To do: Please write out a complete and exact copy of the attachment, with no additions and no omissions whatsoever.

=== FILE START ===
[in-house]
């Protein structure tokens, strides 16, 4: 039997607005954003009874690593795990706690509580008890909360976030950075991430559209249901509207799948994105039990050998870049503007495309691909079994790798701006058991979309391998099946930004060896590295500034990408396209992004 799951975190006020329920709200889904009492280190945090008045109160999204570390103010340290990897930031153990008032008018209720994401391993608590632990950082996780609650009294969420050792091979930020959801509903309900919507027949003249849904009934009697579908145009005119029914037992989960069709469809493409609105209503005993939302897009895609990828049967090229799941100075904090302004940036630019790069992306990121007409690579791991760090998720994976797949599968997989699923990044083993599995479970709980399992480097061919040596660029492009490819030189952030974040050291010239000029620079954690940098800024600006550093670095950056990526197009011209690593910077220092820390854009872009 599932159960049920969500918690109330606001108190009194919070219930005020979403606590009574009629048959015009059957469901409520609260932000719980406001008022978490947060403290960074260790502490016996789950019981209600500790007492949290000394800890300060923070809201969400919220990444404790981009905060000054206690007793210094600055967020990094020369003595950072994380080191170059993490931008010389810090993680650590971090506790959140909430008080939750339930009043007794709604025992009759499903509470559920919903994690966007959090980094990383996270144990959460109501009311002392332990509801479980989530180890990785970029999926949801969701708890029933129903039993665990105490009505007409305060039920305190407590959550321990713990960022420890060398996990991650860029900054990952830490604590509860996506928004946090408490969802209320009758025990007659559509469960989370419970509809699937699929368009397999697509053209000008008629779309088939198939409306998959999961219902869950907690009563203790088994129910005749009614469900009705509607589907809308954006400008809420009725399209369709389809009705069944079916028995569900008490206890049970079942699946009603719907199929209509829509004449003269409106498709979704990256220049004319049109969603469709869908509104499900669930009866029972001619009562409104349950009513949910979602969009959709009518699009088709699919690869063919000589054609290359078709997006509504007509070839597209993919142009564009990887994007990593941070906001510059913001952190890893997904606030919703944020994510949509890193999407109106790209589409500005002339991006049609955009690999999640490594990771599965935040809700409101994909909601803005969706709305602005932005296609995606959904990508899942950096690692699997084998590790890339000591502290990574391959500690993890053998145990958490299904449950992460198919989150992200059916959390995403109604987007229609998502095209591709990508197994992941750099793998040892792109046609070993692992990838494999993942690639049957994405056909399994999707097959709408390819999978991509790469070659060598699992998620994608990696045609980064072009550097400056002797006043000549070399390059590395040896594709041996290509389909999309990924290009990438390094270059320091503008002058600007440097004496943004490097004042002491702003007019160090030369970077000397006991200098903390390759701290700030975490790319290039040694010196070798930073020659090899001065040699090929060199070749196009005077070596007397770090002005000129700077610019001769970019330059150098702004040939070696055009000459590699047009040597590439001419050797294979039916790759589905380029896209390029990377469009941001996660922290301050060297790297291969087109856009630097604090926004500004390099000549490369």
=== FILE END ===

[in-house]
């Protein structure tokens, strides 16, 4: 039997607005954003009874690593795990706690509580008890909360976030950075991430559209249901509207799948994105039990050998870049503007495309691909079994790798701006058991979309391998099946930004060896590295500034990408396209992004 799951975190006020329920709200889904009492280190945090008045109160999204570390103010340290990897930031153990008032008018209720994401391993608590632990950082996780609650009294969420050792091979930020959801509903309900919507027949003249849904009934009697579908145009005119029914037992989960069709469809493409609105209503005993939302897009895609990828049967090229799941100075904090302004940036630019790069992306990121007409690579791991760090998720994976797949599968997989699923990044083993599995479970709980399992480097061919040596660029492009490819030189952030974040050291010239000029620079954690940098800024600006550093670095950056990526197009011209690593910077220092820390854009872009 599932159960049920969500918690109330606001108190009194919070219930005020979403606590009574009629048959015009059957469901409520609260932000719980406001008022978490947060403290960074260790502490016996789950019981209600500790007492949290000394800890300060923070809201969400919220990444404790981009905060000054206690007793210094600055967020990094020369003595950072994380080191170059993490931008010389810090993680650590971090506790959140909430008080939750339930009043007794709604025992009759499903509470559920919903994690966007959090980094990383996270144990959460109501009311002392332990509801479980989530180890990785970029999926949801969701708890029933129903039993665990105490009505007409305060039920305190407590959550321990713990960022420890060398996990991650860029900054990952830490604590509860996506928004946090408490969802209320009758025990007659559509469960989370419970509809699937699929368009397999697509053209000008008629779309088939198939409306998959999961219902869950907690009563203790088994129910005749009614469900009705509607589907809308954006400008809420009725399209369709389809009705069944079916028995569900008490206890049970079942699946009603719907199929209509829509004449003269409106498709979704990256220049004319049109969603469709869908509104499900669930009866029972001619009562409104349950009513949910979602969009959709009518699009088709699919690869063919000589054609290359078709997006509504007509070839597209993919142009564009990887994007990593941070906001510059913001952190890893997904606030919703944020994510949509890193999407109106790209589409500005002339991006049609955009690999999640490594990771599965935040809700409101994909909601803005969706709305602005932005296609995606959904990508899942950096690692699997084998590790890339000591502290990574391959500690993890053998145990958490299904449950992460198919989150992200059916959390995403109604987007229609998502095209591709990508197994992941750099793998040892792109046609070993692992990838494999993942690639049957994405056909399994999707097959709408390819999978991509790469070659060598699992998620994608990696045609980064072009550097400056002797006043000549070399390059590395040896594709041996290509389909999309990924290009990438390094270059320091503008002058600007440097004496943004490097004042002491702003007019160090030369970077000397006991200098903390390759701290700030975490790319290039040694010196070798930073020659090899001065040699090929060199070749196009005077070596007397770090002005000129700077610019001769970019330059150098702004040939070696055009000459590699047009040597590439001419050797294979039916790759589905380029896209390029990377469009941001996660922290301050060297790297291969087109856009630097604090926004500004390099000549490369």